Monday Music for Kwanzaa!

Today marks the first day of Kwanzaa, which is a celebration of family, community, and culture, observed mainly by those of us in the African Diaspora. This is also the 50th anniversary of this holiday, which was first created by Maulana Karenga and celebrated in 1966 – 1967. From Wikipedia:

Maulana Karenga created Kwanzaa in 1966, as the first specifically African-American holiday. According to Karenga, the name Kwanzaa derives from the Swahili phrase matunda ya kwanza, meaning “first fruits of the harvest”, although a more conventional translation would simply be “first fruits”. The choice of Swahili, an East African language, reflects its status as a symbol of Pan-Africanism, especially in the 1960s, although most of the Atlantic slave trade that brought African people to America originated in West Africa.

Kwanzaa is a celebration that has its roots in the black nationalist movement of the 1960s and was established as a means to help African Americans reconnect with their African cultural and historical heritage by uniting in meditation and study of African traditions and Nguzo Saba, the “seven principles of African Heritage” which Karenga said “is a communitarian African philosophy”. For Karenga, a major figure in the Black Power movement of the 1960s and 1970s, the creation of such holidays also underscored an essential premise that “you must have a cultural revolution before the violent revolution. The cultural revolution gives identity, purpose and direction.”

During the early years of Kwanzaa, Karenga said that it was meant to be an “oppositional alternative” to Christmas. However, as Kwanzaa gained mainstream adherents, Karenga altered his position so that practicing Christians would not be alienated, then stating in the 1997, Kwanzaa: A Celebration of Family, Community, and Culture, “Kwanzaa was not created to give people an alternative to their own religion or religious holiday.”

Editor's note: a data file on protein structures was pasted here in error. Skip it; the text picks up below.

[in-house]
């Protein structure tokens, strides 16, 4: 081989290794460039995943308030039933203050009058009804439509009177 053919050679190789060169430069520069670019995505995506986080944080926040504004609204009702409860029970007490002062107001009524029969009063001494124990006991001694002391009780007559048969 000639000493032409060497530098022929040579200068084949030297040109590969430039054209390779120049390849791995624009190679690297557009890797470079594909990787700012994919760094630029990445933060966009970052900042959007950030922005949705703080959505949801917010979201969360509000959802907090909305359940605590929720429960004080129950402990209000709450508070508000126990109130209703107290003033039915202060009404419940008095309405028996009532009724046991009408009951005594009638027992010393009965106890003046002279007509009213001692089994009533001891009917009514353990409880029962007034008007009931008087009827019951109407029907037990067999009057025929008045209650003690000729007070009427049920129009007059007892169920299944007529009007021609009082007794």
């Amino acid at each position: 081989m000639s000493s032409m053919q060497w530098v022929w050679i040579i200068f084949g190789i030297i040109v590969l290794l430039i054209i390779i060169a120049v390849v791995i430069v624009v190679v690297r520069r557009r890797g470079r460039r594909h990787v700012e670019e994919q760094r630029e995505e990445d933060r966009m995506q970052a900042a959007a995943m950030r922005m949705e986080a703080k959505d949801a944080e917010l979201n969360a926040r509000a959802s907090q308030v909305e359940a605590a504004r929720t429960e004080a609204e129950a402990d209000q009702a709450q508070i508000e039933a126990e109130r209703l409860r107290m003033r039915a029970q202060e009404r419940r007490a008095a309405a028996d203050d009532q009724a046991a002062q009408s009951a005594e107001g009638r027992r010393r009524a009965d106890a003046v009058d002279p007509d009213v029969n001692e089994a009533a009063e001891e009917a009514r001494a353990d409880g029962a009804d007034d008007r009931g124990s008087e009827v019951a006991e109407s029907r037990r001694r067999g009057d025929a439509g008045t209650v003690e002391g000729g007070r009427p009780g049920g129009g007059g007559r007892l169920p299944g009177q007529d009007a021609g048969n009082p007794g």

Many African Americans who celebrate Kwanzaa do so in addition to observing Christmas.

Maulana Karenga has an official Kwanzaa site, which can be found here. Here is part of his “Founders welcome” statement, which can be found on the home page:

As an African American and Pan-African holiday celebrated by millions throughout the world African community, Kwanzaa brings a cultural message which speaks to the best of what it means to be African and human in the fullest sense. Given the profound significance Kwanzaa has for African Americans and indeed, the world African community, it is imperative that an authoritative source and site be made available to give an accurate and expansive account of its origins, concepts, values, symbols and practice.

Moreover, given the continued rapid growth of Kwanzaa and the parallel expanded discussion of it and related issues, an authoritative source which aids in both framing and informing the discussion is likewise of the greatest importance. Therefore, the central interest of this website is to provide information which reveals and reaffirms the integrity, beauty and expansive meaning of the holiday and thus aids in our approaching it with the depth of thought, dignity, and sense of specialness it deserves.

I found three select songs which I think are perfect for this occasion! I’m busily putting together some screen-shots and gaming footage from over the weekend, since the New Life Festival is still in full swing…I’m officially “Magnanimous,” LOL! Talk at you all later…

😎

3 Comments (+add yours?)

  1. dancingpalmtrees
    Dec 26, 2016 @ 16:12:47

    Reblogged this on Espiritu en Fuego/A Fiery Spirit and commented:
    Joyful Kwanzaa to all my readers of African descent ! ♡

  2. dancingpalmtrees
    Dec 26, 2016 @ 16:14:38

    Please ignore the previous comments. Meant to wish you a Joyful Kwanzaa as well as Reblog your post. Old age is catching up with me! ♡

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